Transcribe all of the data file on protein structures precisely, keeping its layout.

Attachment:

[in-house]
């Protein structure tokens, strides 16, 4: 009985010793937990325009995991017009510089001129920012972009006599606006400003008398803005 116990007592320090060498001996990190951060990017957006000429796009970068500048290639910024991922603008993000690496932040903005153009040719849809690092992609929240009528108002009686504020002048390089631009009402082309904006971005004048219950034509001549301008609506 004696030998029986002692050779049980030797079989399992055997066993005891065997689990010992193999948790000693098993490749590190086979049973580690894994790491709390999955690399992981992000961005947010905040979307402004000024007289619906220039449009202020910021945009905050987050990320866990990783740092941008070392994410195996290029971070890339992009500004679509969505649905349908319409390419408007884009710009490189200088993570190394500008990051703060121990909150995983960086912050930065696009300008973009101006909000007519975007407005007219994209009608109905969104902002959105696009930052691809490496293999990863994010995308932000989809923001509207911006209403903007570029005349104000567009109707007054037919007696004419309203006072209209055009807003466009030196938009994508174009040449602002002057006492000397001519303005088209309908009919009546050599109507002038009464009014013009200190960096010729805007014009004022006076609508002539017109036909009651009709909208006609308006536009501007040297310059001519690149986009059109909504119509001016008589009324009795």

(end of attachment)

[in-house]
């Protein structure tokens, strides 16, 4: 009985010793937990325009995991017009510089001129920012972009006599606006400003008398803005 116990007592320090060498001996990190951060990017957006000429796009970068500048290639910024991922603008993000690496932040903005153009040719849809690092992609929240009528108002009686504020002048390089631009009402082309904006971005004048219950034509001549301008609506 004696030998029986002692050779049980030797079989399992055997066993005891065997689990010992193999948790000693098993490749590190086979049973580690894994790491709390999955690399992981992000961005947010905040979307402004000024007289619906220039449009202020910021945009905050987050990320866990990783740092941008070392994410195996290029971070890339992009500004679509969505649905349908319409390419408007884009710009490189200088993570190394500008990051703060121990909150995983960086912050930065696009300008973009101006909000007519975007407005007219994209009608109905969104902002959105696009930052691809490496293999990863994010995308932000989809923001509207911006209403903007570029005349104000567009109707007054037919007696004419309203006072209209055009807003466009030196938009994508174009040449602002002057006492000397001519303005088209309908009919009546050599109507002038009464009014013009200190960096010729805007014009004022006076609508002539017109036909009651009709909208006609308006536009501007040297310059001519690149986009059109909504119509001016008589009324009795």